• Demonstrate an understanding of the ways in which cultural values are expressed in literature

  • Demonstrate awareness of the significance of the context in which a work is written and received

  • Substantiate and justify ideas with relevant examples

  • 2. Analysis, synthesis and evaluation

  • Demonstrate an ability to analyze language, structure, technique and style, and evaluate their effects on the reader

  • Demonstrate an ability to engage in independent literary criticism on both familiar and unfamiliar texts

  • Show an ability to examine and discuss in depth the effects of literary techniques and the connections between style and meaning


Language a assessment objectives1

Language A: Assessment Objectives

  • 3. Selection and use of appropriate presentation and language skills

  • Demonstrate an ability to express ideas clearly and fluently in both written and oral communication, with an effective choice of register and style

  • Demonstrate command of terminology and concepts appropriate to the study of literature

  • Demonstrate an ability to express well-organized oral and written arguments

  • Demonstrate an ability to write a sustained and detailed literary commentary


Language a words

Language A: Words

Year 2 Texts

  • Pride and Prejudice - Jane Austen

  • Like Water for Chocolate - Laura Esquivel

  • House of Sand and Myrrh - Hanan Al-Shaykh

  • Kitchen    Banana Yoshimoto

  • Blood Wedding Laura Esquivel

  • Poetry by Wislawa Szymborska

  • 2.1 Novel -- Things Fall Apart by Chinua Achebe

  • 2.2 Prose (Other than the Novel and Short Story) -- Selected Essays by George Orwell

  • 2.3 Poetry by Langston Hughes

  • Hamlet    William Shakespeare

  • The Importance of Being Earnest  Oscar Wilde

  • Blood Relations Sharon Pollock

  • Master Harold and the Boys Athol Fugard

  • Year 1 Texts


Language a assessment breakdown

Language A: Assessment Breakdown

Internal Assessment (30%)

  • External Paper Component 50%

  • 2 papers

  • Written in exam mode

  • World Literature Assignments

  • 20%

  • 2 papers

  • Written through course

  • Oral Component

  • 30%

  • Individual Oral Presentation

  • Individual Oral Commentary

  • External Assessment (70%)


Language a assessments

Language A: Assessments

Year 2

  • IOP (ongoing throughout semester 1)

  • World Lit Paper 2 assigned beginning of Spring 2012 semester

  • World Lit Paper 1 assigned end of Spring 2012 semester, with revisions over summer, completed paper due early Fall 2012 semester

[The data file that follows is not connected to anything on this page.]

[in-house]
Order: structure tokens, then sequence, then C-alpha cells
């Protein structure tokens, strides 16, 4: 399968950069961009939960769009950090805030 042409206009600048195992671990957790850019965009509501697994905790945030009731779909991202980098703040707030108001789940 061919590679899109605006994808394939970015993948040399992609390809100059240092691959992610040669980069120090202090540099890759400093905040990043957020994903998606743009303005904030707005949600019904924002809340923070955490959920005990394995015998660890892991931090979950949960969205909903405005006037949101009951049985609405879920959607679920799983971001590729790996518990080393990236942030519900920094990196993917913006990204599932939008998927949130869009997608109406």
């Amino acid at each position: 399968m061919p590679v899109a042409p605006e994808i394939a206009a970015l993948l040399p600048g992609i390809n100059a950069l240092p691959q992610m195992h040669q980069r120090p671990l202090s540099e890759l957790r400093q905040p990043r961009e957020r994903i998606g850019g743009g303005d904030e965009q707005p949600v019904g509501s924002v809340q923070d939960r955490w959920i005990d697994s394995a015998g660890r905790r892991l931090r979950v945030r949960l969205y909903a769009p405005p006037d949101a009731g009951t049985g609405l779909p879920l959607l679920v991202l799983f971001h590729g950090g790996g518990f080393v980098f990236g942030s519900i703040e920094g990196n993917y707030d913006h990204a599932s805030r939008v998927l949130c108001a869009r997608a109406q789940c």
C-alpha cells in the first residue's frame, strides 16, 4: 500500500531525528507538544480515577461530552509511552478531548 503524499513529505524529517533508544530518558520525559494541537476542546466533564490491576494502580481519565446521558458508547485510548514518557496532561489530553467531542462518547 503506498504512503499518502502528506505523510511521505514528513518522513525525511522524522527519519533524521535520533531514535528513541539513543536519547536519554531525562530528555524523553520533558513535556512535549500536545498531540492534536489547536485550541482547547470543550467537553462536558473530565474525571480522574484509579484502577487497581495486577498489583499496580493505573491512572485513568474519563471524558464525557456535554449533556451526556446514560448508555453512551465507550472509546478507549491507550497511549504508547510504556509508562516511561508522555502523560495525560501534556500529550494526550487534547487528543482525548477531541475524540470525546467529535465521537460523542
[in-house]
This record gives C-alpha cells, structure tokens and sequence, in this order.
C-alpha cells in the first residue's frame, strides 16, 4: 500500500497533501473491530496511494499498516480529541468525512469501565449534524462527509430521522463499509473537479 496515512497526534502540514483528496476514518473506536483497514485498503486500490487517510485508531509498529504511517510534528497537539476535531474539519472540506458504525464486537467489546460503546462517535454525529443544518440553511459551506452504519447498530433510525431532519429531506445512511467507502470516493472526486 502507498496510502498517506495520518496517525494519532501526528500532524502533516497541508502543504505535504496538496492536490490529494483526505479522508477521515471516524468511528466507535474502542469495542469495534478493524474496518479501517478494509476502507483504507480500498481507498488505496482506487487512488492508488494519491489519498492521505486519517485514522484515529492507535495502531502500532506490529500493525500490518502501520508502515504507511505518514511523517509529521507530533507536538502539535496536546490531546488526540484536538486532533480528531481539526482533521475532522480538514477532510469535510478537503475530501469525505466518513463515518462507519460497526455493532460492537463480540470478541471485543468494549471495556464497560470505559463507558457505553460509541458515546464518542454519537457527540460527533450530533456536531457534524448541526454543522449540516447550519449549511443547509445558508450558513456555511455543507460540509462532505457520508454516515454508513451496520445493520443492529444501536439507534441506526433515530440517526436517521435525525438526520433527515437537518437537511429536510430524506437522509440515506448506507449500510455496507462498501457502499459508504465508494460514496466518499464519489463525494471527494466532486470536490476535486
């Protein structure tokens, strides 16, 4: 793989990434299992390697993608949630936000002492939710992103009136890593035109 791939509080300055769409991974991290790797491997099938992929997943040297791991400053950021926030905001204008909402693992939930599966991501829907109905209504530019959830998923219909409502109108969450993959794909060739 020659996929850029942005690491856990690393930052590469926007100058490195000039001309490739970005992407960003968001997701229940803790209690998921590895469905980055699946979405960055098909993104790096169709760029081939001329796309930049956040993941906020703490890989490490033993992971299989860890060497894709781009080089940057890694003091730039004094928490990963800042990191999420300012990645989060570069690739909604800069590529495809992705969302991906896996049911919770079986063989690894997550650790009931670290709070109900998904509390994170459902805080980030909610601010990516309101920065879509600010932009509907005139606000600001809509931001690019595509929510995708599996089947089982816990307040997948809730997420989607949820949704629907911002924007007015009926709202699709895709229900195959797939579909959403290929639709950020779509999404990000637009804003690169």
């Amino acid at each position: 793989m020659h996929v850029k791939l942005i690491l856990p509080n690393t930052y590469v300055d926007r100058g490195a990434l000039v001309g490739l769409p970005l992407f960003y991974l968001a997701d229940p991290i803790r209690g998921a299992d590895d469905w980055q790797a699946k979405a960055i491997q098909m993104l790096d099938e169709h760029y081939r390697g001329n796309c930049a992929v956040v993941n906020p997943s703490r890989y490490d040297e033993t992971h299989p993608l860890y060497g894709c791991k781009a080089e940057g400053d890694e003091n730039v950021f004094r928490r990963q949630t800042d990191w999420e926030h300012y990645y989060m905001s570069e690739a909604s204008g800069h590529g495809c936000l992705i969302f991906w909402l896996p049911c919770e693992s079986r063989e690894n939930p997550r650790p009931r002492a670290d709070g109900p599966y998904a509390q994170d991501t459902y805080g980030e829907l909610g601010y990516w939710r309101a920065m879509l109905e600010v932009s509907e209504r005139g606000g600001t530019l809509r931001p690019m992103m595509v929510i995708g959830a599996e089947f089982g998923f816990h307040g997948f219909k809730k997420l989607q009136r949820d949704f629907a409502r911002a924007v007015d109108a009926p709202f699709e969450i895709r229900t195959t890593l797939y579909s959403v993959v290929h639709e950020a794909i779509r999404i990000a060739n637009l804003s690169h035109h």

• Individual Oral Commentary to be administered end of Fall 2012/beginning of Spring 2013

  • External paper 1 (commentary) and 2 (essay)

  • Year 1


Advice from previous dp seniors

Advice from previous DP seniors

  • Always take notes - they will help you in class. And keep them from every book.

  • Stay on top of the reading.

  • Don’t procrastinate!! Ever!!

  • Ask for help when you need it - from peers and the teacher.

  • Set up an organizational system and stick to it!

  • Do not read ahead, stay with your class.

  • Ask questions about everything - and questions that will help you understand the book.

  • Get to know your own study habits.

  • Always do your best and ask for help.

  • Stay caught up with the reading and always try to participate in class conversations.

  • DO YOUR HOMEWORK (otherwise you’ll fall behind).

  • Revise, revise, revise! Your essays can always get better.

  • It is important to know all literary terms.

  • If you are overwhelmed, don’t be afraid to ask for help.

  • Always work your hardest, and stay caught up in class.

  • Talk to the teacher when you feel overwhelmed. They will understand.

  • Make sure you understand how important the IOP is.


More advice

More advice...

  • Work with your friends - share, compare, and contrast ideas.

  • Don’t assume you know everything when really you don’t.

  • It’s okay to make mistakes, simply learn from them and move on.

  • Practice talking in front of people.

  • Have fun with it and try not to stress.

  • Study buddies. Notes. Use them.

  • Timelines are evil, looming things. Don’t mess with them.

  • Don’t be nervous about doing your IOP. If you took good note on the books, you should be ok!

  • Pick an aspect that interests you and you know about when doing your IOP.


When i think of ib i think of

When I think of IB, I think of…

Effort

&

Reward